Stage - Irresistible comparisons: the shadow of O'Casey...
Sean O'Casey was living on Mountjoy Square when he wrote The Shadow of a Gunman, his first play to be accepted at the Abbey, in 1923. He was living right there in the thick of Black and Tan raids and diseased poverty. Mark O'Halloran was living on an only marginally more salubrious Mountjoy Square when he wrote Adam and Paul, his 2004 film about two heroin addicts that became an instant classic. Ninety years apart, both writers filled blank pages with what they heard on the street and spied out their windows.
O'Halloran plays Donal Davoren in the current Lyric/Abbey co-production of The Shadow of Gunman. Davoren is the 'shadow', a tenement poet who is happily mistaken for an IRA gunman, and who is also a shadow of the young O'Casey - when he was an immature author and IRB radical.
Comparisons between playwrights and their characters, characters and their actors, dead playwrights and living actors, are irresistible. Particularly when a literary giant is being channelled before our eyes by another writer who is himself touching greatness. Two Dublin chroniclers, O'Halloran and O'Casey are now, as they say in literary circles, "in conversation" on the Abbey stage, through the enjoyably farcical medium of Donal Davoren.
But while Davoren is a "poet poltroon" - a coward - O'Halloran is an accomplished writer and performer, switching from one side of the curtain to the other.
"They come from the same place, writing and acting," he says in the Abbey bar before a show, "which is the invention of characters and the investigation of the story."
O'Halloran has written some of the most brave and gruelling scripts of the past decade. In film, tragedies Adam and Paul and Garage, and coming soon Viva, a Cuban film about a drag queen caring for his father, written in English and translated into Spanish vernacular. In theatre, the suicide monologue in Bush Moukarzel's Lippy, and he wrote Trade, about a rent boy and his older lover. It is a back catalogue that evokes Davoren's outburst of "pain, pain, pain, ever, for ever!" before the curtain closes.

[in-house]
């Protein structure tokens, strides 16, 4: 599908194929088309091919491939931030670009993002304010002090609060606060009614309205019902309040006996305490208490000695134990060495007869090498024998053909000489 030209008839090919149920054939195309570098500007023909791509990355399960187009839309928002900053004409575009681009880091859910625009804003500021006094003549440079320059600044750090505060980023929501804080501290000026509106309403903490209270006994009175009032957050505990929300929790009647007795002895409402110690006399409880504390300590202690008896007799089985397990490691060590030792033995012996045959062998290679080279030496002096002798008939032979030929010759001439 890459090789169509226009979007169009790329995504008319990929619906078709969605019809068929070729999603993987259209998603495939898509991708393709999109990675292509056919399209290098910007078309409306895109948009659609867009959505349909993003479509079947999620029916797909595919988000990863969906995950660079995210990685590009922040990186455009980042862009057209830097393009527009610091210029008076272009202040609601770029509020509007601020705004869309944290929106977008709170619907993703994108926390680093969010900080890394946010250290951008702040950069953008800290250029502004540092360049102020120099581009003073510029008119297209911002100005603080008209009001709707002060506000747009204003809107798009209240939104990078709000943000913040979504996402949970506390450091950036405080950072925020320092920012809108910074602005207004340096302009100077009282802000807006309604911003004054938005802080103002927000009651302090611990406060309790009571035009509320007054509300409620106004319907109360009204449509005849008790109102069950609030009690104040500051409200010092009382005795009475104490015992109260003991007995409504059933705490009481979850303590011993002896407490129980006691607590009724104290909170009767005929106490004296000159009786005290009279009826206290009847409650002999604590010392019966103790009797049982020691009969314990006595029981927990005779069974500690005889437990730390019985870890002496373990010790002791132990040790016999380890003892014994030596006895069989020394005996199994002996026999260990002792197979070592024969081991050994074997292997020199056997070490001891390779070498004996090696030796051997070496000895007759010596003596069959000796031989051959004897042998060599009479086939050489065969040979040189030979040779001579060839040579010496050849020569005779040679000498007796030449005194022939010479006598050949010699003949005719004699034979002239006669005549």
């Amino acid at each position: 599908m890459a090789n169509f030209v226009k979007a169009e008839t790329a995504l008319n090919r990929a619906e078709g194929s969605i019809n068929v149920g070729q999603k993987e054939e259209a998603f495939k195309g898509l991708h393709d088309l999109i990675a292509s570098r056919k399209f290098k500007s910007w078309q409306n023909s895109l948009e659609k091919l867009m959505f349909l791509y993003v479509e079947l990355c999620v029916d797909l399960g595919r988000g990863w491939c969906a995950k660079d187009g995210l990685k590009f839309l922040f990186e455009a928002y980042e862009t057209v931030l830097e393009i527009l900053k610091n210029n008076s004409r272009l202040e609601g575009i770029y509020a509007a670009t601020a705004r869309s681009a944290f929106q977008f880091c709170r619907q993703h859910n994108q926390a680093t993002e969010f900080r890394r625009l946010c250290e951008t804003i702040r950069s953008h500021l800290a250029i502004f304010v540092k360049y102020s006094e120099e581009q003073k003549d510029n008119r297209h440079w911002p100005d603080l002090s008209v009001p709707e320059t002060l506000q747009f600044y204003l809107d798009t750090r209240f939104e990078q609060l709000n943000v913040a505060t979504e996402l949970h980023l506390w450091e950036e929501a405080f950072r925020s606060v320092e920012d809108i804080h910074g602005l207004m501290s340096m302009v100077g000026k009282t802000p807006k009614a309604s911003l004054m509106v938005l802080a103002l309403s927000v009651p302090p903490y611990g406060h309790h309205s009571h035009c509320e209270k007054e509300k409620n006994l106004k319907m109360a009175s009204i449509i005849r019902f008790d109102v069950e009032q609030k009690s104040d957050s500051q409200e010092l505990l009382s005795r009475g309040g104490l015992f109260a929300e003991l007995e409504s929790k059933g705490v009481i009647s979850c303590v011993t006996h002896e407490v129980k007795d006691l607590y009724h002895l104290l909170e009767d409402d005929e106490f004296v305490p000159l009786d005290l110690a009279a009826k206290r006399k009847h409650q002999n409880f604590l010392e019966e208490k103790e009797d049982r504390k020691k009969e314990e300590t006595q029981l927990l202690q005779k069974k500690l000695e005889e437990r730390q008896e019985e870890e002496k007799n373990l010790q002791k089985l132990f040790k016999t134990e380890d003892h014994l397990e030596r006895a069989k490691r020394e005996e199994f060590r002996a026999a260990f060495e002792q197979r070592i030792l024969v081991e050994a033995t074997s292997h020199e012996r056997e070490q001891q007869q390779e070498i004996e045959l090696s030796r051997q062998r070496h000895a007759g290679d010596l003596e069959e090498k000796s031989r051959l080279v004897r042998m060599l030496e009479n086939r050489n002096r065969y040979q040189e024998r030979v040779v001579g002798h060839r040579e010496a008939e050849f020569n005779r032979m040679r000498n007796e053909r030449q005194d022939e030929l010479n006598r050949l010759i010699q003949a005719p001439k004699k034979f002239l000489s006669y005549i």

O'Halloran's upbringing sounds almost more O'Casey-ish than O'Casey's. He grew up the eighth child of six brothers and four sisters in Ennis, sharing a bedroom with up to five brothers a time. His father worked for Telecom Eireann and his mother worked in betting shops from the age of 16.
Allowing for further crude comparisons, while O'Casey was a labourer from age 14, O'Halloran's first teenage jobs were writing the prices on the boards at Bumper Racing Services in Ennis. After quitting a Science degree in UCG he went to Amsterdam and worked in steel mills (O'Casey worked on railways). In Dublin, training at the Gaiety School of Acting, he packaged food and worked for a caterer where he served fancy nibbles to the corporate and political milieus of the boom-time.
"I used to pretend to be Spanish and put on a heavy accent just to keep myself amused," he says. "I once offered a fish cake to Bertie Ahern in a Spanish accent in the RHA Gallery, for no particular reason whatsoever. I said 'Feesh cake?' to him and handed him a platter."
O'Halloran was a 30-year-old jobbing actor when he started writing short plays for Bewley's Café Theatre (O'Casey published his first political pamphlets at 38). O'Halloran even wrote a two-hander called Too Much of Nothing about a "poet with writer's block and a gabby f***er" - men that closely resemble Davoren and his tenement co-habitant, the loquacious peddler Seumas Shields.
This Abbey/Lyric production, directed by the ubiquitous Wayne Jordan, has had mixed reviews. Mark plays a flamboyant "shadow" with the moustache of a spaghetti Western gunman, balletic movements, primadonna hysterics. Have we run out of comparisons between O'Casey and O'Halloran?
Not necessarily. Watch this play, and you'll see a depiction of a writer whose stereotype lives on today. Like Davoren with his candle and his typewriter, O'Halloran writes at night (though not after 10.30pm).
"I take a lot of notes, have big, long sprawling things that I edit down and edit down."
He doesn't drink, having drunk "a lot of red wine" in the past. Writing, he says, "can be incredibly frustrating because you're facing yourself, all the time. It's like being in constant study, study for an exam that never comes. Any failure that happens along that way, you've no one to blame but yourself.
As for Davoren, "he's a writer who's an absolute failure. He poses constantly. He assumes the mantle of a writer - he's written some bad poetry, he's got a typewriter - even though he hasn't earned it. We've all met people like that in our lives."
We have, but O'Halloran is not one of them.
The Shadow of a Gunman is in the Abbey Theatre until 1 August.